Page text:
Personal Dwelling System - Fine Organic Architecture
Our Guest Blogger, Alison Storm, is a freelance writer, a coffee drinker and a travel addict living in Greenville, South Carolina with her husband Tim and min pin, Bruno. Alison wanted to share the latest in architectural innovations with the readers at InventorSpot.com.
Here's her article:
* * * * *
Before Target sold energy-saving lightbulbs, before bamboo was used to make just about everything, and even before the "green" poster child Al Gore was a glimmer in his mother's eye, there was Organic Architecture. Famed architect Frank Lloyd Wright taught the principles of this movement to his students. Architect Corey Crawford is following in his footsteps. "Before Eco-friendly was popular, Mr. Wright was living it," says Corey.
Corey took the lessons he learned at the Frank Lloyd Wright School of Architecture (link ) and started designing what he calls Personal Outdoor Dwelling Systems. "We as a society have separated the outdoors as a place that is just there, and is not really used," explains Corey. "Yards are maintained by yard mowing companies, and people just do not use the outdoors enough." So Corey started designing outdoor rooms to draw people outside and keep them there.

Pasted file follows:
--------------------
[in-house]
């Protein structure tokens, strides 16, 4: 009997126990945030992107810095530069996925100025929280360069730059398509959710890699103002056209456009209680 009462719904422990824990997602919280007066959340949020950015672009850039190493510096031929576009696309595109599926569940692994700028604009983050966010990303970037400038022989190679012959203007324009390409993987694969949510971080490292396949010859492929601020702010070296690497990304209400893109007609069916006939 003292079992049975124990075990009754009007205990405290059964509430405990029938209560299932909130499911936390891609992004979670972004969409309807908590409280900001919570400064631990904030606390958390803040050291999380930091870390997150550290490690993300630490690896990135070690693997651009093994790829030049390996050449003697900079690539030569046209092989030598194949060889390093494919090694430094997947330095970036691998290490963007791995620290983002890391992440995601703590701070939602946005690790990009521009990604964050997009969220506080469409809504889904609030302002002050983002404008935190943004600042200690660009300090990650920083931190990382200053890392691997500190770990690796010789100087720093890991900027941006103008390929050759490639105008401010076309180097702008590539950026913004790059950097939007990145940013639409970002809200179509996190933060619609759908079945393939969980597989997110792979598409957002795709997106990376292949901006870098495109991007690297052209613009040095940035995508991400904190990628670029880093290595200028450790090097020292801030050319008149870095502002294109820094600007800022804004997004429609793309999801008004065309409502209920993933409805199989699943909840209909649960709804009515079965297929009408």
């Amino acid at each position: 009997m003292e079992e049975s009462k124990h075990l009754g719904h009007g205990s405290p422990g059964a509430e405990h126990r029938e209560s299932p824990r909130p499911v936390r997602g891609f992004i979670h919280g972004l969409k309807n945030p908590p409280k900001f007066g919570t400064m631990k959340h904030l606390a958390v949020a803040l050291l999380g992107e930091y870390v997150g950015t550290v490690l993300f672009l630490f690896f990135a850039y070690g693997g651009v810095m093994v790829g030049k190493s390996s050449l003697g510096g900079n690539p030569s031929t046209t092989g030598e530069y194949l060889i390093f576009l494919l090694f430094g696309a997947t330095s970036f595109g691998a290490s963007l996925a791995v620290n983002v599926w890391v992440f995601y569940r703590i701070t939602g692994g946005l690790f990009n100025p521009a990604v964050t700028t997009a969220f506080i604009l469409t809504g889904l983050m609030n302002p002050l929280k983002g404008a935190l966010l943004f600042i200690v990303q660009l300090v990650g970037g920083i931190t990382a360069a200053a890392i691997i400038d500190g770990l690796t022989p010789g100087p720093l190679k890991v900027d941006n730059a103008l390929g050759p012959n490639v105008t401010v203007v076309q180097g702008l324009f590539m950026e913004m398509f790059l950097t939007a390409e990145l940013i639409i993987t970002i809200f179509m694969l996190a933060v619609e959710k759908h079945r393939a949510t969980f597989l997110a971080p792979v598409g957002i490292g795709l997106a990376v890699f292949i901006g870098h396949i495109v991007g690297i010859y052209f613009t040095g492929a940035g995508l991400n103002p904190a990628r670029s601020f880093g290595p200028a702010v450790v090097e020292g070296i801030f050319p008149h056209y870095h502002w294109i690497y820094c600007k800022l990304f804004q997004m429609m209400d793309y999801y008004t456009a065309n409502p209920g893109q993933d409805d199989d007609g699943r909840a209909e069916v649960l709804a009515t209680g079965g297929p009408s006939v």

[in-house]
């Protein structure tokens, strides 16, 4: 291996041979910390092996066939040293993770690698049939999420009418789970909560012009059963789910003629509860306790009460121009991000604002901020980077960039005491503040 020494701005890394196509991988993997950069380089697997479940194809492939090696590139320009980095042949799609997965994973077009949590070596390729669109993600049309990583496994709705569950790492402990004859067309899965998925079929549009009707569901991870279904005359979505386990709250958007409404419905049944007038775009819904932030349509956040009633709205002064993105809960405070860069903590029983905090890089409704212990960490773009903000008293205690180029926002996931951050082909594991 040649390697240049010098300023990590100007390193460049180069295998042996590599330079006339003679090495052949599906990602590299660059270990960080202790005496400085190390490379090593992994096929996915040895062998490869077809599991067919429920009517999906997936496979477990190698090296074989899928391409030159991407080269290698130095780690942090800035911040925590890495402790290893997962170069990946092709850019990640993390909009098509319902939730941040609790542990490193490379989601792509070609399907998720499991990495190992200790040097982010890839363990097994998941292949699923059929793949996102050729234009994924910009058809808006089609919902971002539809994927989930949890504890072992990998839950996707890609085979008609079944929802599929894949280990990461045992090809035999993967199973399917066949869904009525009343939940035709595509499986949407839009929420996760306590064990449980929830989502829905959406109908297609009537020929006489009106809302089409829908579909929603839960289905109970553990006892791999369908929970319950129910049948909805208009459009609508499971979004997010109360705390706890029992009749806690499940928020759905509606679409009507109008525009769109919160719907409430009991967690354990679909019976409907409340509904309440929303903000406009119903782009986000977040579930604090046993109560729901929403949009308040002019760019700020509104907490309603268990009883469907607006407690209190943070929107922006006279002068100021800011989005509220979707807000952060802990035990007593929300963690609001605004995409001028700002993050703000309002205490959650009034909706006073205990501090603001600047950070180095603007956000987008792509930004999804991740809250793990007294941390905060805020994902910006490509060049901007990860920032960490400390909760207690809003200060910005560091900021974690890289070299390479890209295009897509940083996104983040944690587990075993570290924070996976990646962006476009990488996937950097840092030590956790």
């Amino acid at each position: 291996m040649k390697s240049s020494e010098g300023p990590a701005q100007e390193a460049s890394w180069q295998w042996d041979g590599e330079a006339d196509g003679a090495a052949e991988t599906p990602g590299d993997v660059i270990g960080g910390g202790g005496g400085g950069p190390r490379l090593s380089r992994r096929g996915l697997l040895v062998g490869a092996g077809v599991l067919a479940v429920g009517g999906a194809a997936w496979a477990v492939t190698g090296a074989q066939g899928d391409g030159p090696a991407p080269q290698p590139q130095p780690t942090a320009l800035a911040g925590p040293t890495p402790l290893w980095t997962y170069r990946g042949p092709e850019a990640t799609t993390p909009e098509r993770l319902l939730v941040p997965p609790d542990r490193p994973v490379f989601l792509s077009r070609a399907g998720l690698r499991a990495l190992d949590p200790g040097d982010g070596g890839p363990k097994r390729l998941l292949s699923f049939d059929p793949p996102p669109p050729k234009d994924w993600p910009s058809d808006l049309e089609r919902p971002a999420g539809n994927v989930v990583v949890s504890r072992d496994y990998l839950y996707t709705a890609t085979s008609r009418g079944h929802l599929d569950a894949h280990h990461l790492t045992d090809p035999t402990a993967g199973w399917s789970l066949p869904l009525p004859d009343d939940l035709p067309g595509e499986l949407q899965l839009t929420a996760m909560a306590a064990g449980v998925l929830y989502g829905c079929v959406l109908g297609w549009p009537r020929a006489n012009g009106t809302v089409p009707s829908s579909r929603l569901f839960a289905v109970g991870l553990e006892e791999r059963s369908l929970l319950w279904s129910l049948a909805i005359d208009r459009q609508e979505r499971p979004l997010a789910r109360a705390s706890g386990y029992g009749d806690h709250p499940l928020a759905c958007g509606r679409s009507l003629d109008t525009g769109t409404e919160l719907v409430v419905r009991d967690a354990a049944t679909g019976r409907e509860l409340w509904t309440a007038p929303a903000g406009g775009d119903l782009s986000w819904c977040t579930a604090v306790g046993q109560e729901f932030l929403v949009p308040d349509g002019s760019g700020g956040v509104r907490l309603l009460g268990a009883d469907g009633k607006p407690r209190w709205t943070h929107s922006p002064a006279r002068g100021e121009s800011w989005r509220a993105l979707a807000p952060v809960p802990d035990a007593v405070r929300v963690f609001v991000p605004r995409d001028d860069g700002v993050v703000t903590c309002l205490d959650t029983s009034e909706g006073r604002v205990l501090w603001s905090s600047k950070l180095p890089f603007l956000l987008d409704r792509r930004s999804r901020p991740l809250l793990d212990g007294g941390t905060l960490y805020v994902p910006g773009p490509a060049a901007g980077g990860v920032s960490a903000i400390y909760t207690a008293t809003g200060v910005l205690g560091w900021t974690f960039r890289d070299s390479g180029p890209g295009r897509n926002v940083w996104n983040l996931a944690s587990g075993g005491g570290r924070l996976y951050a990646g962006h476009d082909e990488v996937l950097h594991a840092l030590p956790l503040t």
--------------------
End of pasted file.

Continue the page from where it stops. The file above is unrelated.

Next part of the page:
One project lead Corey to a home in the middle of a tract housing neighborhood in Texas. Corey says the homeowners avoided the backyard because of the overpowering view of a neighbor's clutter-filled garage. "The owners never went out to the backyard for this very reason," he says. Corey added a massive fireplace constructed from recycled concrete to block the view. Then he designed a shade roof complete with a solar calculator that gives the homeowners complete shade all summer long and complete sun in the winter time. As a result the homeowners can enjoy the outdoors all year without having a junky view.
Each unit costs between $6,000 and $20,000, according to the customer's demands. Even though you may like the structures Corey has already created, he insists each design is created with the owner's input and he doesn't do cookie cutter work. "Mr. Wright would be sad if I did such," he says.